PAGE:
Tag Archives: Private Collections

Document Facsimiles Relating to Slave Research on Display at the State Archives of North Carolina

[This blog is written and illustrated by Fran Tracy-Walls, Private Manuscripts Archivist, Special Collections Section, of the State Archives of North Carolina.]

The Search Room exhibit case, August 2019, features examples of resources for researchers seeking information about enslaved ancestors. The title is “Evidence of African American Ancestors in Unlikely Places: Examples from Private Collections, Including Account Books, at the State Archives of North Carolina.”

Photo of the exhibit case in the Search Room with facsimile documents on display.
Search Room exhibit case.
Photo of an African American woman sitting in a chair with her hair up in a bun. she is wearing a checkered shirt and a long, dark colored skirt.
Emma Jones Allen, emancipated from slavery. Allen, Carter, Gwynn Family Collection, PC.2154.V.12

Researching enslaved ancestors can be a challenging and sometimes frustrating process. One must work backwards from the known to the unknown, often turning up more questions than answers. However, private manuscript collections, including account books, sometimes provide crucial information about names, locales, and other details. These can supplement county records such as deeds, wills, and court minutes and can provide valuable insights not found elsewhere. The examples below represent the facsimiles in the exhibit and the accompanying captions.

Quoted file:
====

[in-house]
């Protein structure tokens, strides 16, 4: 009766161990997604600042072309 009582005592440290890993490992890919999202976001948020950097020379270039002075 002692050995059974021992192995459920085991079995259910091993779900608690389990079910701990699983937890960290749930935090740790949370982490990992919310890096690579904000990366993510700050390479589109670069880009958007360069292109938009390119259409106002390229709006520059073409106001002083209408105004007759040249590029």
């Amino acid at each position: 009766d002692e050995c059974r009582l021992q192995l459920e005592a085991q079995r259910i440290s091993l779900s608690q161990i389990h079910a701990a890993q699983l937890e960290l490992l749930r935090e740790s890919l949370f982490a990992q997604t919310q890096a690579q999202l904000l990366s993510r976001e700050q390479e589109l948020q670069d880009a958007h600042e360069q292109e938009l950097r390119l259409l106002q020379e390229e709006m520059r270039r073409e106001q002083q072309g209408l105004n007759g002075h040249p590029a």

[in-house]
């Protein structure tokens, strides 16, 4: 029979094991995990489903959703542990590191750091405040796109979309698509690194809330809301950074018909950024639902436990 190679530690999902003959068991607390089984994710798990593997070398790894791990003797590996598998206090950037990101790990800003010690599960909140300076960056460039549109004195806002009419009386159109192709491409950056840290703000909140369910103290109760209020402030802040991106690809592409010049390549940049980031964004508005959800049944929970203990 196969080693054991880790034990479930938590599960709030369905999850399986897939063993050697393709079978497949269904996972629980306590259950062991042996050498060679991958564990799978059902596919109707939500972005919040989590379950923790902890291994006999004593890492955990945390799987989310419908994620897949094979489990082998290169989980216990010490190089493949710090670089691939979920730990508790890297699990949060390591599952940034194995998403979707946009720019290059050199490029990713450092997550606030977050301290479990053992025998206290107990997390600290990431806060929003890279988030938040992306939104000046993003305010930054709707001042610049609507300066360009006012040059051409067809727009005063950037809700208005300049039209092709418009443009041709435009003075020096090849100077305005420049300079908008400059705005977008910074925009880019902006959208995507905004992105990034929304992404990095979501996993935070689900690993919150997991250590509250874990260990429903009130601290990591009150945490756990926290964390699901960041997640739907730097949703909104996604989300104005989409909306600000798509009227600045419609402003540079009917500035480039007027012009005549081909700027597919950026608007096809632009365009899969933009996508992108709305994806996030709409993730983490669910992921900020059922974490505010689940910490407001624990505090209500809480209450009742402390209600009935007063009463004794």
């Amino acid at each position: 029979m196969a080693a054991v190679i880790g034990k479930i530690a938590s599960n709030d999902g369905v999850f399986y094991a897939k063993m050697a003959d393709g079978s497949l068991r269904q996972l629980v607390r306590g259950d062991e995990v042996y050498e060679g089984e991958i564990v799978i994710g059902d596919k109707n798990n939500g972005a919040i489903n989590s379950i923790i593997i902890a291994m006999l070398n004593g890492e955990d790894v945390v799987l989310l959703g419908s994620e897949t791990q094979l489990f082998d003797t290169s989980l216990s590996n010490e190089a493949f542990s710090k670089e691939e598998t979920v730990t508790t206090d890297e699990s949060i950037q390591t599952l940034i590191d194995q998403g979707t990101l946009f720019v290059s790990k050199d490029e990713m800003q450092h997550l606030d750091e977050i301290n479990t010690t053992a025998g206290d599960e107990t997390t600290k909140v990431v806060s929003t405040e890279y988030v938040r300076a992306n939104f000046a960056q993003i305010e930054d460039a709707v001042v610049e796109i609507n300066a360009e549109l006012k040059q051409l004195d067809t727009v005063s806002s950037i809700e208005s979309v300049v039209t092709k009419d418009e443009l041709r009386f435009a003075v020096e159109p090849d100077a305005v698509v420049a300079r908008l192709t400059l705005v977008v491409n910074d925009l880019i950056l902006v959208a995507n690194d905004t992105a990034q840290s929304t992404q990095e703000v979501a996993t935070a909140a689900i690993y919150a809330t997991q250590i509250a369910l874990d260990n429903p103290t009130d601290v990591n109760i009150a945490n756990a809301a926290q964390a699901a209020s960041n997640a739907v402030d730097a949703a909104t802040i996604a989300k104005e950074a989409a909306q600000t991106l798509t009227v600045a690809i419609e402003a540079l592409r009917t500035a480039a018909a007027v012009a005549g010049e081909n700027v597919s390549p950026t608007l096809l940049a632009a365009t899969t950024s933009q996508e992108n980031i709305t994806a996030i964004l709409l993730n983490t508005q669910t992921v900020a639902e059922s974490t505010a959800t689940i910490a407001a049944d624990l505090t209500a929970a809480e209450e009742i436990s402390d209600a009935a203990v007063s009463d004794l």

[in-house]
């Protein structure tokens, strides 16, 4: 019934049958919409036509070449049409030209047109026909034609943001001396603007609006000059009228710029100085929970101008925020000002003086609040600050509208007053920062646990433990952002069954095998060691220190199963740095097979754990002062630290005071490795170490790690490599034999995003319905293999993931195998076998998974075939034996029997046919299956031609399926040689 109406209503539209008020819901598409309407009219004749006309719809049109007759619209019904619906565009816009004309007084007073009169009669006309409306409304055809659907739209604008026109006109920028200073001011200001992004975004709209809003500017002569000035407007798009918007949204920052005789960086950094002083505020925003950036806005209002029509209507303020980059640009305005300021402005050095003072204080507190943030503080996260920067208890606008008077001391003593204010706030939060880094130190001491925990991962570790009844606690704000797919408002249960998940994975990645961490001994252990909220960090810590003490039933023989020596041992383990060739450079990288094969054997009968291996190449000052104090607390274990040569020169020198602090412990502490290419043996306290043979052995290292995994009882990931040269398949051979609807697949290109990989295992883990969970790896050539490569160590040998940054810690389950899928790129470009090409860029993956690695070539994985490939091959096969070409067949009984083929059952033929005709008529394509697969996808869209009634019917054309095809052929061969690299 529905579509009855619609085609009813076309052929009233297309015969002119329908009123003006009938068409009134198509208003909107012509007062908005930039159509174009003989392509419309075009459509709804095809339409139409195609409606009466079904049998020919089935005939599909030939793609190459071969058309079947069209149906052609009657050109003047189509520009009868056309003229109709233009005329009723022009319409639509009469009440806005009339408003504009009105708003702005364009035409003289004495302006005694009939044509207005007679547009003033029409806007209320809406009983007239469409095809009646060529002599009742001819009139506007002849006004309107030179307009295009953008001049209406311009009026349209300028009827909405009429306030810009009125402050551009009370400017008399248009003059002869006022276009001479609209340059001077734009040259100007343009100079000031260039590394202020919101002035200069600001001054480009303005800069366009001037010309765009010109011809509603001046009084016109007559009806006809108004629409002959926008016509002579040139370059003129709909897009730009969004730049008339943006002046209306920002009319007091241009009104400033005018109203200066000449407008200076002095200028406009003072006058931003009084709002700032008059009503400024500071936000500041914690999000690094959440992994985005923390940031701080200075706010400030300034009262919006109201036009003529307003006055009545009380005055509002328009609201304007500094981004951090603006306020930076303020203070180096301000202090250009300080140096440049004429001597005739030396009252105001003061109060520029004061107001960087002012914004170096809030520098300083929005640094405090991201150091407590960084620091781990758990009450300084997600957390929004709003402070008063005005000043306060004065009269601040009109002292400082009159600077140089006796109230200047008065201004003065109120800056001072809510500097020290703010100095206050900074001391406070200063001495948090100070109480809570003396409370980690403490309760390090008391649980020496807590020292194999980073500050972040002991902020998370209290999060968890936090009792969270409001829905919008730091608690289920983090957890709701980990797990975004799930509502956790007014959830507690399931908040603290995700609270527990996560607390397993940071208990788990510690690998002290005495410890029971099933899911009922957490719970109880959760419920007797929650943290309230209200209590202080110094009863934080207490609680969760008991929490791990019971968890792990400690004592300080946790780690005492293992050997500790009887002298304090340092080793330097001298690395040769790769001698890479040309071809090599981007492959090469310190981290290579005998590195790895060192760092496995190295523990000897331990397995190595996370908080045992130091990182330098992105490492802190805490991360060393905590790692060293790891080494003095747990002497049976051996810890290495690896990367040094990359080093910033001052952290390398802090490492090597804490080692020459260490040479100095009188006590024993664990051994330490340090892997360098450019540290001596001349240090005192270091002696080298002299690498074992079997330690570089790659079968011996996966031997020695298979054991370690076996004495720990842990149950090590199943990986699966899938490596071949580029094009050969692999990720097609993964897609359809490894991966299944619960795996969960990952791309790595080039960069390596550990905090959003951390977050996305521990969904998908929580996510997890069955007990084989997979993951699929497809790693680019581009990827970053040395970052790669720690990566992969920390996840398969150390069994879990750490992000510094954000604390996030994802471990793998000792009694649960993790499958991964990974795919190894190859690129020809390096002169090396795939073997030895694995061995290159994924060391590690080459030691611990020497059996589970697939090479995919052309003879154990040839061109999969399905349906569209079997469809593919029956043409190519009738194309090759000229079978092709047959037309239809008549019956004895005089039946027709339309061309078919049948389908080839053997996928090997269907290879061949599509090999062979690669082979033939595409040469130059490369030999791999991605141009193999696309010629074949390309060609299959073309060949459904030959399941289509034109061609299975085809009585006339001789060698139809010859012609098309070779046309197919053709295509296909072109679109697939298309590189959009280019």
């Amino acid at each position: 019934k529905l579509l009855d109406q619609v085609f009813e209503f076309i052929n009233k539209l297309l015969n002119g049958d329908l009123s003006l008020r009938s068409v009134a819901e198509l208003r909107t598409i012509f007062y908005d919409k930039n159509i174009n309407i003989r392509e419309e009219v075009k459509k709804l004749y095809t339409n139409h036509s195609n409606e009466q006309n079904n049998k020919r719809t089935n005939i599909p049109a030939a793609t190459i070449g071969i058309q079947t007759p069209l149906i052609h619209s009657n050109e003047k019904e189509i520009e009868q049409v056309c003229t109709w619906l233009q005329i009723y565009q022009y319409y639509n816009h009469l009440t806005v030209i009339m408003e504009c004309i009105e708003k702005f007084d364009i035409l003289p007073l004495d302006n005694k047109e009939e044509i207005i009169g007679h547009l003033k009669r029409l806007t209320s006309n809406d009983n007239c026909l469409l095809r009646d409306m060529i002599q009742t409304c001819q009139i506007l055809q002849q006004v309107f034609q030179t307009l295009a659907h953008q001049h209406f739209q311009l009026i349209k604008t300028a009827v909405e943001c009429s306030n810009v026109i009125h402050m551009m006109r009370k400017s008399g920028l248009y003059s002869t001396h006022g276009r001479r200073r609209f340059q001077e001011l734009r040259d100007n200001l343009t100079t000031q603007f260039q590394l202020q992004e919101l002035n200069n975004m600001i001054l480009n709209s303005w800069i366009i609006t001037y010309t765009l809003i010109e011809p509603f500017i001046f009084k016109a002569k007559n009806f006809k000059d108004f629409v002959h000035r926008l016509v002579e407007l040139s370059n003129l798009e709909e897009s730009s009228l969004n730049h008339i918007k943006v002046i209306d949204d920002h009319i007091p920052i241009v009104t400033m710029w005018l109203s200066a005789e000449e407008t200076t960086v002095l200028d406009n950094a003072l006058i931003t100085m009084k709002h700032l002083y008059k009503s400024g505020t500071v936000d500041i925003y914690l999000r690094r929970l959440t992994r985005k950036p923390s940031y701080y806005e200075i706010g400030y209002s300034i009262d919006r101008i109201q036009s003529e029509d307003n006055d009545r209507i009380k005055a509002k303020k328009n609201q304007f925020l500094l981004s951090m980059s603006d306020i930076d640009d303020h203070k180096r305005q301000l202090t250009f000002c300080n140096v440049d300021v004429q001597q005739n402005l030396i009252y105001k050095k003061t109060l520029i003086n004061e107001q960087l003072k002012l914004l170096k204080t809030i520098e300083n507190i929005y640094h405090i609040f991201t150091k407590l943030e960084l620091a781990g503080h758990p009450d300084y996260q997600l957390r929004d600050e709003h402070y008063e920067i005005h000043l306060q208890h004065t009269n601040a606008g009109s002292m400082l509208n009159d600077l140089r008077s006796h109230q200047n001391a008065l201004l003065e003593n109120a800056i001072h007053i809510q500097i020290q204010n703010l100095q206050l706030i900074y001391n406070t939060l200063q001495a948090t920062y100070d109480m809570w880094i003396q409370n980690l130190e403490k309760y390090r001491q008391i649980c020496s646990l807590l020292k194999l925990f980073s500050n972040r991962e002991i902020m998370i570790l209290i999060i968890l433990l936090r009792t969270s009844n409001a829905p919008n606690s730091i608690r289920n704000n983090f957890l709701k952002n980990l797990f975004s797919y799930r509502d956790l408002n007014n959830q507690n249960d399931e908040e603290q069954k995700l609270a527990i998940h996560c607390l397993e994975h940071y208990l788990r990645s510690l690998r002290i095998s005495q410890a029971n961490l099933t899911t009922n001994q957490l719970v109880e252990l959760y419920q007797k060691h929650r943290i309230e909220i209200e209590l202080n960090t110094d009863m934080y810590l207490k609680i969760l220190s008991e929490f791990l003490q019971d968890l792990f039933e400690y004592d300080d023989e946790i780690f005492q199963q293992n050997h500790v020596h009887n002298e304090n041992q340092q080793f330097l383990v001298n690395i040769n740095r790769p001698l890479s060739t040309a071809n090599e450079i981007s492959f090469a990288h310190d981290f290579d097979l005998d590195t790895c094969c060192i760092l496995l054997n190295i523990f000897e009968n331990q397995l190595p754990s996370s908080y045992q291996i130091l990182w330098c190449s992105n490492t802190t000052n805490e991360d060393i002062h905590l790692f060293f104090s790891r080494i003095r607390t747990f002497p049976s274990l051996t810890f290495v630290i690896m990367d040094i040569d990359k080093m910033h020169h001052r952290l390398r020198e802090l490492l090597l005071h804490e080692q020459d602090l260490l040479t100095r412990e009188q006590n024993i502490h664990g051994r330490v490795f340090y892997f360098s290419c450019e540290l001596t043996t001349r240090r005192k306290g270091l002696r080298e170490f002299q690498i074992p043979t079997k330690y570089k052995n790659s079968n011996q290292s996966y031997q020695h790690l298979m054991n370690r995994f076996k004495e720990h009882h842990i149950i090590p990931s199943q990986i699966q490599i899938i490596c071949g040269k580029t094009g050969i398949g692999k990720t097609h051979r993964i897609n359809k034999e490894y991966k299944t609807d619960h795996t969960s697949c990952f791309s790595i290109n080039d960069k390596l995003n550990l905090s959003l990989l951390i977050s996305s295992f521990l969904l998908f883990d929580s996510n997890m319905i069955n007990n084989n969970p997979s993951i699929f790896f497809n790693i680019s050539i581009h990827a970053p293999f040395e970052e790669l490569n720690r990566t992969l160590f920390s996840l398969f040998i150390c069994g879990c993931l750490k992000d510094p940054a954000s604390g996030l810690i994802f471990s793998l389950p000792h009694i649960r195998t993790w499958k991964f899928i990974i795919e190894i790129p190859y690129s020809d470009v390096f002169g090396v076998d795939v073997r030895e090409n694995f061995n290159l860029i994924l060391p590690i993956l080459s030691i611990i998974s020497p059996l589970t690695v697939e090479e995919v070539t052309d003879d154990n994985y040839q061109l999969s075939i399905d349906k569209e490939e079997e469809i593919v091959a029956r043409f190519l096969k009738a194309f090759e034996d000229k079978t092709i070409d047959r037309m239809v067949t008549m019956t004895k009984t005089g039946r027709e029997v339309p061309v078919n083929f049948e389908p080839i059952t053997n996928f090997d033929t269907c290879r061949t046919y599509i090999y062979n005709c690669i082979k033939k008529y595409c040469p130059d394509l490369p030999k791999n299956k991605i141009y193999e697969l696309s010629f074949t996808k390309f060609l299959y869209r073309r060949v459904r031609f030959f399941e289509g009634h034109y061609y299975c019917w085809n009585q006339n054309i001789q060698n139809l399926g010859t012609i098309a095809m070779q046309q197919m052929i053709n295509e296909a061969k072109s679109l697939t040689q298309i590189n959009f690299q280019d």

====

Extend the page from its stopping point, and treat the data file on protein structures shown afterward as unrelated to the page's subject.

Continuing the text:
Note of Permission from William Ezell, Sr. for Slave, James, to Marry, Signed July 24, 1825
Note of Permission from William Ezell, Sr. for Slave, James, to Marry, Signed July 24, 1825

In this note of permission, William Ezell, Sr., advises Col. E. Peete that his slave James, who wishes to marry one of Peete’s slaves, is “as well Disposed as common as fair [sic] as I know or believe.” No county is listed, but during the first half of the 19th century there were men named William Ezell in counties including Camden Duplin, Granville, and Richmond. Note: Help solve the mystery. We welcome confirmation of the county where the Ezell and Peete plantations were located.

From Slave Collection. PC.1629. Box 1, Folder 4.

Deed: Marriage Contract of Bennett T. Blake & Scheherazade Mial, Wake County, N.C., 16 Feb. 1837 (two excerpts from longer document)
Deed: Marriage Contract of Bennett T. Blake & Scheherazade Mial, Wake County, N.C., 16 Feb. 1837 (two excerpts from longer document)
Deed: Marriage Contract of Bennett T. Blake & Scheherazade Mial, Wake County, N.C., 16 Feb. 1837 (two excerpts from longer document)